The College Dropout initiates with a silly, though funny “Intro” performed from the by West’s ‘college professor’. “Me and the other faculty members was wonderin’ could you do a lil some…/ somethin’ beautiful, somethin’ that the kids is gon’ love when they hear it,” The professor states. “… somethin’ for the kids for graduation to sing?” The intro serves as the perfect precursor to full-length opening joint, “We Don’t Care”, West’s answer to his professor’s request (“Oh yeah, I’ve got the perfect song for the kids to sing”).
On the real-talk, rebellious “We Don’t Care”, the hook sums up the sentiment of its title: “Drug dealin’ just to get by / stack ya money ‘til you get sky high (Kids sing, kids sing!) / We wasn’t supposed to make it past 25 / joke’s on you, we still alive / throw your hands up in the sky and yell: We don’t care what people say.” Kids, indeed literally sing the hook, fitting in line with the highly structure narrative/concept of the album. In addition to the memorable, ‘f**k you’ mentality of the hook, West gives specific examples throughout the verses of the ‘hard-knock’ life and black culture. Filled with notable lyrics, among my favorite lines is from verse two, as West raps that “The drug game bulimic, it’s hard to get weight / a n***a’s money is homo, it’s hart to get straight / but we gon’ keep bakin’ til the day we get cake / and ‘we don’t care what people say’”. Unapologetic, West begins the game ferociously.
Unsurprisingly, the professor is unhappy with West’s song choice, opening interlude “Graduation Day” with “What in the f**k was that Kanye!” The professor goes off on a rant that is as comical as it is offensive. A then little known John Legend concludes the interlude, referencing different ambitions compared to what others might have. Even though it is Legend who performs this interlude, he is essentially speaking from West’s perspective. West, a college dropout, chose a different path (music) as opposed to staying in school (the traditional route).
Popular single “All Falls Down” proceeds, featuring Syleena Johnson channeling her inner Lauryn Hill (Hill’s “Mystery of Iniquity” is interpolated here). The hook is incredibly simple, yet was one of the most memorable of 2004, being mindful the original appeared in 2002. “Oh when it all, it all falls down / I’m telling you all, it all falls down,” sings a soulful, raspy Johnson. West is on autopilot, delivering honest and hilarious rhymes. Among the best of those is from the first verse: “But she won’t drop out, her parents will look at her funny / now, tell me that ain’t insecure / the concept of school seems so secure / sophomore, three years, ain’t picked a career / she like, f**k it, I’ll just stay down here and do hair.” The acoustic guitar-driven production and brilliant conception makes “All Falls Down” just another vital reason why The College Dropout is one of music’s modern masterpieces.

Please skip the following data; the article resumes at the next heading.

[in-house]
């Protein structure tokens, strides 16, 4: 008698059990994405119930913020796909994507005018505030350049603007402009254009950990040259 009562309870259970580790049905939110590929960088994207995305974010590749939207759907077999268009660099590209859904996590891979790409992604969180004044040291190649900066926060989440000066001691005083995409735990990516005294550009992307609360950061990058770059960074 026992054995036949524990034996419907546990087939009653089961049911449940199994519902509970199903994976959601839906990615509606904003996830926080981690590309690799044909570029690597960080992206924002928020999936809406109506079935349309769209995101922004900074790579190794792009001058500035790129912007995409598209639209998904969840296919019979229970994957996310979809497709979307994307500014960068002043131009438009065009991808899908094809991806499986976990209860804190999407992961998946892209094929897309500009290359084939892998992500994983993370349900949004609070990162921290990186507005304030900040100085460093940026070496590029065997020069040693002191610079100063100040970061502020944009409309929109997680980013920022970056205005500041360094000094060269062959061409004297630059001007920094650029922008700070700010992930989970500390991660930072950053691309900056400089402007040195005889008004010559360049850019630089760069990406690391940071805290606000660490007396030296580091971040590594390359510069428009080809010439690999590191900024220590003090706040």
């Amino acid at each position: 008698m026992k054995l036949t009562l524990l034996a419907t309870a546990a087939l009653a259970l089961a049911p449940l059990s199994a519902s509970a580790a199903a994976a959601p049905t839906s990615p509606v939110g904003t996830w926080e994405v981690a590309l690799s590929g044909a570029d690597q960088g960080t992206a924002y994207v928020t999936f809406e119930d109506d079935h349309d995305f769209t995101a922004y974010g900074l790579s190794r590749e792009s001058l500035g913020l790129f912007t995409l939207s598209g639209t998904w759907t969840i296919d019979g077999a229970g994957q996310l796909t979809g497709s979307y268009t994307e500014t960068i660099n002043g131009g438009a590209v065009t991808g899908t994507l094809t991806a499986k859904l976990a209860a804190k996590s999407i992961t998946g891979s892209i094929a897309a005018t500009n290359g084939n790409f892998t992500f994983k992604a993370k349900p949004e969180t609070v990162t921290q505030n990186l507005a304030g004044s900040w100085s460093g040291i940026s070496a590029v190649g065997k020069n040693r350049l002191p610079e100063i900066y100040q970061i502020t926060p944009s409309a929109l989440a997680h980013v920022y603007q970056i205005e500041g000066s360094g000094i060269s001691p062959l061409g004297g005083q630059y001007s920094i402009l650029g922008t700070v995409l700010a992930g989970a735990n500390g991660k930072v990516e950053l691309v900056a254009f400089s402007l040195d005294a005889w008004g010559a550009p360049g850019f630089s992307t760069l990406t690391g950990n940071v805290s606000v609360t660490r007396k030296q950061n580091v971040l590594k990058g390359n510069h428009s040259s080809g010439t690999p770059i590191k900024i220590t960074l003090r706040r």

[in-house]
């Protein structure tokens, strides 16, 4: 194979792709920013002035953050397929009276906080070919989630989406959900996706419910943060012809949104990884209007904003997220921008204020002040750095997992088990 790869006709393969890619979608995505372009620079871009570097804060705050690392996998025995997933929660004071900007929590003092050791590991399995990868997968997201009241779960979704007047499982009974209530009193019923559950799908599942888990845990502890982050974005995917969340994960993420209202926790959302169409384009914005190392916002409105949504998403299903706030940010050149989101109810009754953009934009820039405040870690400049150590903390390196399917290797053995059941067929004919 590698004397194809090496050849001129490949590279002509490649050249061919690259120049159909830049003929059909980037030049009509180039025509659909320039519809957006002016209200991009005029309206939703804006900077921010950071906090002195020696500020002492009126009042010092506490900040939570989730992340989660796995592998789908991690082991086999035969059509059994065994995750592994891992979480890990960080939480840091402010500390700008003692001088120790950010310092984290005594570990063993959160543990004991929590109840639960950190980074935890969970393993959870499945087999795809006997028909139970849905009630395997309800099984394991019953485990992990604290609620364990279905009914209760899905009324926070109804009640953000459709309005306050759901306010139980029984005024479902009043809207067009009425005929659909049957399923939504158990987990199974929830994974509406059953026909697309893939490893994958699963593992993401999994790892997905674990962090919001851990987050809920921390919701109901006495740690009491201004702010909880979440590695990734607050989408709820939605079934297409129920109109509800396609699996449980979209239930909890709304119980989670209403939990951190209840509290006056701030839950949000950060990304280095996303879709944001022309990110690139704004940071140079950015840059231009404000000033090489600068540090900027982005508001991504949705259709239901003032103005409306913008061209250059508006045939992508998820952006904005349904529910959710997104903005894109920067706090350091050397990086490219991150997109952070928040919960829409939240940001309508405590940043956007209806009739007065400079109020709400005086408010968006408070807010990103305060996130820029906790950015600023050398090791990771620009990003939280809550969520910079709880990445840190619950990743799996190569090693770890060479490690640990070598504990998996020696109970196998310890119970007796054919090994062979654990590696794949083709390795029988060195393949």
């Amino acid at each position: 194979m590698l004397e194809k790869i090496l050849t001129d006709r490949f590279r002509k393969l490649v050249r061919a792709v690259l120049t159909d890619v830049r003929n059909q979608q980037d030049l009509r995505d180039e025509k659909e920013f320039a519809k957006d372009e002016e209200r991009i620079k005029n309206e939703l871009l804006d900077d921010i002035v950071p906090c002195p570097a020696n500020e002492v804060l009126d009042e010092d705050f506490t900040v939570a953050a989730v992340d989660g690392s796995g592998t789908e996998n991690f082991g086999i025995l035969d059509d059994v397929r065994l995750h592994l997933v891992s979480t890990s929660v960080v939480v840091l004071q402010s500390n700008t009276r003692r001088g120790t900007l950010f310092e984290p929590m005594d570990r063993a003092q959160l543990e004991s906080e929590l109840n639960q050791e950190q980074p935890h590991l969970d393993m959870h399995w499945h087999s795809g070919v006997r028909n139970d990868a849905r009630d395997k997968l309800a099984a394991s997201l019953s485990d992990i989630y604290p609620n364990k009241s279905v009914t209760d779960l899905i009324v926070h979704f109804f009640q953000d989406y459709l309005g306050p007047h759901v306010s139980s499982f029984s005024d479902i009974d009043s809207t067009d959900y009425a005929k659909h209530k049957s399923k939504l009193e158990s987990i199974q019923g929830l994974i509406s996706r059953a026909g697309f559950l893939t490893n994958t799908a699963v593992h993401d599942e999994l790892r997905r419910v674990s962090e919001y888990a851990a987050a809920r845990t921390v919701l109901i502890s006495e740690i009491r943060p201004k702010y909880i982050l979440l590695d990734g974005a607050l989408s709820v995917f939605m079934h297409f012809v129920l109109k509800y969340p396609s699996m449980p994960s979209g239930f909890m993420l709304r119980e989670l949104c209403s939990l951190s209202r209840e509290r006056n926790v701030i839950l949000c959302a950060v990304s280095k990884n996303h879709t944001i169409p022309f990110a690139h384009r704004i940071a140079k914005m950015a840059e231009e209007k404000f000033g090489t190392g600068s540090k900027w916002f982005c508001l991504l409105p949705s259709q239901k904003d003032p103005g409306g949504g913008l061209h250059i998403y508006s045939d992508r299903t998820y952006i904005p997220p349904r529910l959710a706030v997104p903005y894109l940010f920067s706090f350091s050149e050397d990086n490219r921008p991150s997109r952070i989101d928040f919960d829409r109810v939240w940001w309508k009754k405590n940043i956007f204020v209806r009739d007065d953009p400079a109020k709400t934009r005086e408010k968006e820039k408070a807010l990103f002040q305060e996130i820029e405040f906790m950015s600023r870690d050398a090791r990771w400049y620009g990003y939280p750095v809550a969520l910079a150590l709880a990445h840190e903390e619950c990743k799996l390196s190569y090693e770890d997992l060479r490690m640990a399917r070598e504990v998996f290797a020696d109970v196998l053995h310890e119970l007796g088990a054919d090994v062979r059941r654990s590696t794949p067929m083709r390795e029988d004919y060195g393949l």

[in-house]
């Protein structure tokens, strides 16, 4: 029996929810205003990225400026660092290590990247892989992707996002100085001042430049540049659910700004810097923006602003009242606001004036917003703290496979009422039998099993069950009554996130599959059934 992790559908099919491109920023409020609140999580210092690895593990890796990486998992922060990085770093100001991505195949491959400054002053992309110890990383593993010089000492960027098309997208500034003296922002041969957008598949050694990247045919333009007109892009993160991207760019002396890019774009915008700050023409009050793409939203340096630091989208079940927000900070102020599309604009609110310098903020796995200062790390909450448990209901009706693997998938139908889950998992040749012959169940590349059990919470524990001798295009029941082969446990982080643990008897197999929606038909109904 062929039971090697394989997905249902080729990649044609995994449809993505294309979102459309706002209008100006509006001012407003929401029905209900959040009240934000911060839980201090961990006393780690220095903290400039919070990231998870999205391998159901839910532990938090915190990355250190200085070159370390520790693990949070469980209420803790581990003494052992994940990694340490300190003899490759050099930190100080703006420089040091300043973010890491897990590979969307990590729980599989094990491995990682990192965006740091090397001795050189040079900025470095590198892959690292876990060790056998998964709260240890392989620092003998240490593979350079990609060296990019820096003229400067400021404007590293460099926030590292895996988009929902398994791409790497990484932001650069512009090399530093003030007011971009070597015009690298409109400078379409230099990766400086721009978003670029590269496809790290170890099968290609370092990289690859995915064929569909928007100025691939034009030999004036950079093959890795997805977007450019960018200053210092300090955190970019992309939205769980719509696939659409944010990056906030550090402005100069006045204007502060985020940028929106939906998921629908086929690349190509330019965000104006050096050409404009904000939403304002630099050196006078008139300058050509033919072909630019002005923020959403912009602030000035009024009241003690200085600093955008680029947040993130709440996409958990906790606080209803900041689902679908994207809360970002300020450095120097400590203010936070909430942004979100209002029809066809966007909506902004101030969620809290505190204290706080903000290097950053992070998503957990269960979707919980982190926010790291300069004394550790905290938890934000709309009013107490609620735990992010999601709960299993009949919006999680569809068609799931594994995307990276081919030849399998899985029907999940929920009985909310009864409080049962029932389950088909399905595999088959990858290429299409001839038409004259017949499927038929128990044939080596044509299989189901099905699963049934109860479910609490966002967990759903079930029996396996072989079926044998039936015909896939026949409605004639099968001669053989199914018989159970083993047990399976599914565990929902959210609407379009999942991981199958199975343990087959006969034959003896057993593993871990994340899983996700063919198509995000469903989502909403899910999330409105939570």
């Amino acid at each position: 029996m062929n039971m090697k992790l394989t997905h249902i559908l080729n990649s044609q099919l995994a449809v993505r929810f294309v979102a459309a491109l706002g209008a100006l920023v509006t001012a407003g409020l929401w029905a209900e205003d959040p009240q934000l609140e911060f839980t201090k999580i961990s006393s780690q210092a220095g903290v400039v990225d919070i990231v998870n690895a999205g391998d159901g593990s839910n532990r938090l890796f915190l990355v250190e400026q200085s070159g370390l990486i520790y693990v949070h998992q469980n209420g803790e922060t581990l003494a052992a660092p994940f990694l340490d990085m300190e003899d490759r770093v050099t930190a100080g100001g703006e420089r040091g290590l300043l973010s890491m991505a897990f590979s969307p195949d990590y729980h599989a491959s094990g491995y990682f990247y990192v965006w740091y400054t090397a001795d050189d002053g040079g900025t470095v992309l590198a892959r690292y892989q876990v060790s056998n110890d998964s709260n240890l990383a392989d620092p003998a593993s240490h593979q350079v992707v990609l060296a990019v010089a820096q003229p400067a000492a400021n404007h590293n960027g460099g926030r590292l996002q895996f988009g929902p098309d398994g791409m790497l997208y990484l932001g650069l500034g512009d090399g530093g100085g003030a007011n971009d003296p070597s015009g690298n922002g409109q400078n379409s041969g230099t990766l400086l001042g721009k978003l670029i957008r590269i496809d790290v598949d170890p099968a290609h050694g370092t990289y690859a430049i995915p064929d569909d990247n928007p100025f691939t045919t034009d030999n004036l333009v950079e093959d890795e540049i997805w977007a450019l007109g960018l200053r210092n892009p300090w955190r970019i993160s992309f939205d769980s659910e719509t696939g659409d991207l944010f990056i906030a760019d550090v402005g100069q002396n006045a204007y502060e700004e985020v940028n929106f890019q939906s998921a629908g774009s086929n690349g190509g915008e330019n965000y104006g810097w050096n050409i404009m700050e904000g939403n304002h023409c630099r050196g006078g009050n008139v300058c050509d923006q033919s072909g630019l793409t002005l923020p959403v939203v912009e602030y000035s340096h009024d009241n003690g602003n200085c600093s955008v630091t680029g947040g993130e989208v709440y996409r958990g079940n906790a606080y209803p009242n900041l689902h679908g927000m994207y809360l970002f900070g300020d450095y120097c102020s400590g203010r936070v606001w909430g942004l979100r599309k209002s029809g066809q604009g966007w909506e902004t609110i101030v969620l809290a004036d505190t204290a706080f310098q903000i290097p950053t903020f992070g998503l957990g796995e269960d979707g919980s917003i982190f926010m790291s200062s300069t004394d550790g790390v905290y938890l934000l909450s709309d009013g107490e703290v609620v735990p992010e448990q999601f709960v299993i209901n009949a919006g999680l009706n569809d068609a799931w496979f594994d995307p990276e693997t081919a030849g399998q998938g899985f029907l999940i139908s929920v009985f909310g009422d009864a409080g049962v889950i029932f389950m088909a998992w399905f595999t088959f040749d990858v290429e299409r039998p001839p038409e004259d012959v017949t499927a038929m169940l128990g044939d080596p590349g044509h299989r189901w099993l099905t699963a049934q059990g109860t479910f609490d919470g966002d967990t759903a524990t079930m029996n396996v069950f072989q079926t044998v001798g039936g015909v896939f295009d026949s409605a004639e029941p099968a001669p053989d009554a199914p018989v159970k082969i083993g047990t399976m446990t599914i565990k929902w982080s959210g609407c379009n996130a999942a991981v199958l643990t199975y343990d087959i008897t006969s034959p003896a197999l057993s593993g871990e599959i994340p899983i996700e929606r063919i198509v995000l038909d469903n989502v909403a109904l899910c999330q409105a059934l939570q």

Following an interlude entitled “Fly Away” (literally the church tune “I’ll Fly Away”), the brilliant “Spaceship” takes off. “I’ve been workin’ this graveshift and I ain’t made sh*t / I wish I could buy me a spaceship and fly past the sky,” West sings on the memorable hook. A song much like “We Don’t Care” depicting the hardships of, “Spaceship” finds West getting the assist from Consequence and GLC. All three MCs paint a gloomy, though honest picture that’s as vivid as a book. Over a thoughtful sample of Marvin Gaye’s “Distant Lover”, “Spaceship” was as consistent as the singles from The College Dropout, despite receiving less buzz. Even though “Spaceship” is pessimistic, Kanye West definitely feels entitled to his newfound success: “Lock yourself in a room doing five beats a day for three summers…I deserve to do these numbers”. Indeed Mr. West, indeed.
The crowning achievement for The College Dropout was one of the most unique records of 2004, “Jesus Walks”. Thoughtful, yet not quite ‘sanctified’ in a religious sense, “Jesus Walks” was a pivotal part of West’s career. The fact that West associated Jesus and rap – two unlike things – was shocking. Still, Wests makes numerous relevant points throughout, some of which could easily be supported biblically – well with modern interpretation that is. West’s most memorable series of rhymes reside in his second verse: “We rappers is role models; we rap, we don’t think / I ain’t here to argue about his facial features / or here to convert atheists into believers / I’m just trying to say the way school need teachers / the way Kathie Lee needed Regis that’s the way I need Jesus.” Amen…I think. Still, I don’t think too many clergymen will take too kindly the line “we eat pieces of sh*t like you for breakfast…” Just saying!